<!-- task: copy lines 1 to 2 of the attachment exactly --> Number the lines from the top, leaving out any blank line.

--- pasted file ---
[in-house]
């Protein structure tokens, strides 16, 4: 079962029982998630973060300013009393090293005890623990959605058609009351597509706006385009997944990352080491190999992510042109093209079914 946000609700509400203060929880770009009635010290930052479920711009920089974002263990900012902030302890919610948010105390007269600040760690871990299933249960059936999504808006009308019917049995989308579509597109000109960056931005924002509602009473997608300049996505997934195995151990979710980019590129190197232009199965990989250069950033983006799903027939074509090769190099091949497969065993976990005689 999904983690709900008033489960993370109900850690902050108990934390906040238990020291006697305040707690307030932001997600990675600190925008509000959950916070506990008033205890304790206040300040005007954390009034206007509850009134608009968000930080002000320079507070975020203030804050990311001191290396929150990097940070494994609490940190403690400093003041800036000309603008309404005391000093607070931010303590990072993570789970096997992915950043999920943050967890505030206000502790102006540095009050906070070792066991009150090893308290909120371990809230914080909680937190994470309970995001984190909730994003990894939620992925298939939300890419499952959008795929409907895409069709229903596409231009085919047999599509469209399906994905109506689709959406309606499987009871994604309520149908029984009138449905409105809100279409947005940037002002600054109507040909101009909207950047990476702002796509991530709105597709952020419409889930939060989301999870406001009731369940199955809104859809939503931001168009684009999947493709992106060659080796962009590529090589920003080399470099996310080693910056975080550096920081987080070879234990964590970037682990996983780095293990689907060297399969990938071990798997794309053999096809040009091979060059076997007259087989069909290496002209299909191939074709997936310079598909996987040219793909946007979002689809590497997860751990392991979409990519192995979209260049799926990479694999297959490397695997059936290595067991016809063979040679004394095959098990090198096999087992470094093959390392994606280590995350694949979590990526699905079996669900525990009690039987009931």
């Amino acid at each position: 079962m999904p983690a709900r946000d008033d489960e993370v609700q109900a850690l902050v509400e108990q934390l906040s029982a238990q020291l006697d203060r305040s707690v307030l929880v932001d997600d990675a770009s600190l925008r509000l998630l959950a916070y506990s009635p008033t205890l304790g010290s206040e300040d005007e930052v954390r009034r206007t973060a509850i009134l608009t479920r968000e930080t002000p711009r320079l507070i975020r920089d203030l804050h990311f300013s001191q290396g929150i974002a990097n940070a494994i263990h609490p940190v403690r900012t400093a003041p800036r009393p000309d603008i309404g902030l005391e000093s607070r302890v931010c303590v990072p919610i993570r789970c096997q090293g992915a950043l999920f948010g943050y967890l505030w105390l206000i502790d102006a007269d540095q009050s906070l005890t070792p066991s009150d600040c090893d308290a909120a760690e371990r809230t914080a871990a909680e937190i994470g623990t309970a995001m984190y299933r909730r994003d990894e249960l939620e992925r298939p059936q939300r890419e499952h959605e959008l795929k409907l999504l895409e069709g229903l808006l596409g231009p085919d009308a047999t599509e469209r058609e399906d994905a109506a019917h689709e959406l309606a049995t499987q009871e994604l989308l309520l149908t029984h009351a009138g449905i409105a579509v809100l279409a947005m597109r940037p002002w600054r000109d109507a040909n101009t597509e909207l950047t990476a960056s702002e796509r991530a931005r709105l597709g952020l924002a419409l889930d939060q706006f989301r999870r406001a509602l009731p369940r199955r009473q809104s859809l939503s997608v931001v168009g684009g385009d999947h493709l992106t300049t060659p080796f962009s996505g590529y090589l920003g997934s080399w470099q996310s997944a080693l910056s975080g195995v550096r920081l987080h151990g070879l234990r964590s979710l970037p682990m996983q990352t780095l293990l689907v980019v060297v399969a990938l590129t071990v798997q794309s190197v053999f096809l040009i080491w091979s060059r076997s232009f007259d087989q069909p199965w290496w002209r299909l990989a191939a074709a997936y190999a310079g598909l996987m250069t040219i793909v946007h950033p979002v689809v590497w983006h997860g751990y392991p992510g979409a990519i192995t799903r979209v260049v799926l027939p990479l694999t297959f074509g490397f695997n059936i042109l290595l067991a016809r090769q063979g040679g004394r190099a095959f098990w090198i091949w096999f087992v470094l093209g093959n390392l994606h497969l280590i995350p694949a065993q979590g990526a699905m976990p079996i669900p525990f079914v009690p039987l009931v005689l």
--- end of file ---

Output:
[in-house]
């Protein structure tokens, strides 16, 4: 079962029982998630973060300013009393090293005890623990959605058609009351597509706006385009997944990352080491190999992510042109093209079914 946000609700509400203060929880770009009635010290930052479920711009920089974002263990900012902030302890919610948010105390007269600040760690871990299933249960059936999504808006009308019917049995989308579509597109000109960056931005924002509602009473997608300049996505997934195995151990979710980019590129190197232009199965990989250069950033983006799903027939074509090769190099091949497969065993976990005689 999904983690709900008033489960993370109900850690902050108990934390906040238990020291006697305040707690307030932001997600990675600190925008509000959950916070506990008033205890304790206040300040005007954390009034206007509850009134608009968000930080002000320079507070975020203030804050990311001191290396929150990097940070494994609490940190403690400093003041800036000309603008309404005391000093607070931010303590990072993570789970096997992915950043999920943050967890505030206000502790102006540095009050906070070792066991009150090893308290909120371990809230914080909680937190994470309970995001984190909730994003990894939620992925298939939300890419499952959008795929409907895409069709229903596409231009085919047999599509469209399906994905109506689709959406309606499987009871994604309520149908029984009138449905409105809100279409947005940037002002600054109507040909101009909207950047990476702002796509991530709105597709952020419409889930939060989301999870406001009731369940199955809104859809939503931001168009684009999947493709992106060659080796962009590529090589920003080399470099996310080693910056975080550096920081987080070879234990964590970037682990996983780095293990689907060297399969990938071990798997794309053999096809040009091979060059076997007259087989069909290496002209299909191939074709997936310079598909996987040219793909946007979002689809590497997860751990392991979409990519192995979209260049799926990479694999297959490397695997059936290595067991016809063979040679004394095959098990090198096999087992470094093959390392994606280590995350694949979590990526699905079996669900525990009690039987009931």